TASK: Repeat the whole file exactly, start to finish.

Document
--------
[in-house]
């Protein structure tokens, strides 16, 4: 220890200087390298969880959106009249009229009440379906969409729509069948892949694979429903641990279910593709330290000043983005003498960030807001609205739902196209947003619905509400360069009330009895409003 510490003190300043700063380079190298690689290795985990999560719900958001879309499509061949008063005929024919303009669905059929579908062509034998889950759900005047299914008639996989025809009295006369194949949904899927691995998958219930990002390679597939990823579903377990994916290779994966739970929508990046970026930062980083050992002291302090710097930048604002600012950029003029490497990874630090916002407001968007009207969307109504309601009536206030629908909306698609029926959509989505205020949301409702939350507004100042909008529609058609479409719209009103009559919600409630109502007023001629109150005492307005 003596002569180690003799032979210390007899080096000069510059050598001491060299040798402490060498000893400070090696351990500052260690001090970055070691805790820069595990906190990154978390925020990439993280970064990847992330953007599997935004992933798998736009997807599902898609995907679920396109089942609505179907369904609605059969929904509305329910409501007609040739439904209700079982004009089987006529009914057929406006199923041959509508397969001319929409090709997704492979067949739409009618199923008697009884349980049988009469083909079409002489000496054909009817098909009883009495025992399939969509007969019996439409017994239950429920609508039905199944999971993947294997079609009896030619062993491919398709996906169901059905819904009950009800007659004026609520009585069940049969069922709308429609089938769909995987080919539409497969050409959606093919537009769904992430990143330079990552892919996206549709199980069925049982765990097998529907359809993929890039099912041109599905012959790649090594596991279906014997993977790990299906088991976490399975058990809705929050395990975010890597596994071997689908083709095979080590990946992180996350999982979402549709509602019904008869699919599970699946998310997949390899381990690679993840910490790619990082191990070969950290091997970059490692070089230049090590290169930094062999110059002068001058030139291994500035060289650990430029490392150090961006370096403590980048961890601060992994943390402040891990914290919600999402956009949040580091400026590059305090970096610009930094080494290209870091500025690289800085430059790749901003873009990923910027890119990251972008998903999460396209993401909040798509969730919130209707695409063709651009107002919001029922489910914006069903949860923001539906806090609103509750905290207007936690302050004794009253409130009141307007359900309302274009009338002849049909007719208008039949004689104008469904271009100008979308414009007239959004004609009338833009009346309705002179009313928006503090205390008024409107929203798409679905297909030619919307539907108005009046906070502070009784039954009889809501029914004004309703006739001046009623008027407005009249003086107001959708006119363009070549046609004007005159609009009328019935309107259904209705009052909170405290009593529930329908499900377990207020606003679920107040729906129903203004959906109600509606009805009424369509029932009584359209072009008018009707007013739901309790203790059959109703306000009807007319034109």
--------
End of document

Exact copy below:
[in-house]
């Protein structure tokens, strides 16, 4: 220890200087390298969880959106009249009229009440379906969409729509069948892949694979429903641990279910593709330290000043983005003498960030807001609205739902196209947003619905509400360069009330009895409003 510490003190300043700063380079190298690689290795985990999560719900958001879309499509061949008063005929024919303009669905059929579908062509034998889950759900005047299914008639996989025809009295006369194949949904899927691995998958219930990002390679597939990823579903377990994916290779994966739970929508990046970026930062980083050992002291302090710097930048604002600012950029003029490497990874630090916002407001968007009207969307109504309601009536206030629908909306698609029926959509989505205020949301409702939350507004100042909008529609058609479409719209009103009559919600409630109502007023001629109150005492307005 003596002569180690003799032979210390007899080096000069510059050598001491060299040798402490060498000893400070090696351990500052260690001090970055070691805790820069595990906190990154978390925020990439993280970064990847992330953007599997935004992933798998736009997807599902898609995907679920396109089942609505179907369904609605059969929904509305329910409501007609040739439904209700079982004009089987006529009914057929406006199923041959509508397969001319929409090709997704492979067949739409009618199923008697009884349980049988009469083909079409002489000496054909009817098909009883009495025992399939969509007969019996439409017994239950429920609508039905199944999971993947294997079609009896030619062993491919398709996906169901059905819904009950009800007659004026609520009585069940049969069922709308429609089938769909995987080919539409497969050409959606093919537009769904992430990143330079990552892919996206549709199980069925049982765990097998529907359809993929890039099912041109599905012959790649090594596991279906014997993977790990299906088991976490399975058990809705929050395990975010890597596994071997689908083709095979080590990946992180996350999982979402549709509602019904008869699919599970699946998310997949390899381990690679993840910490790619990082191990070969950290091997970059490692070089230049090590290169930094062999110059002068001058030139291994500035060289650990430029490392150090961006370096403590980048961890601060992994943390402040891990914290919600999402956009949040580091400026590059305090970096610009930094080494290209870091500025690289800085430059790749901003873009990923910027890119990251972008998903999460396209993401909040798509969730919130209707695409063709651009107002919001029922489910914006069903949860923001539906806090609103509750905290207007936690302050004794009253409130009141307007359900309302274009009338002849049909007719208008039949004689104008469904271009100008979308414009007239959004004609009338833009009346309705002179009313928006503090205390008024409107929203798409679905297909030619919307539907108005009046906070502070009784039954009889809501029914004004309703006739001046009623008027407005009249003086107001959708006119363009070549046609004007005159609009009328019935309107259904209705009052909170405290009593529930329908499900377990207020606003679920107040729906129903203004959906109600509606009805009424369509029932009584359209072009008018009707007013739901309790203790059959109703306000009807007319034109």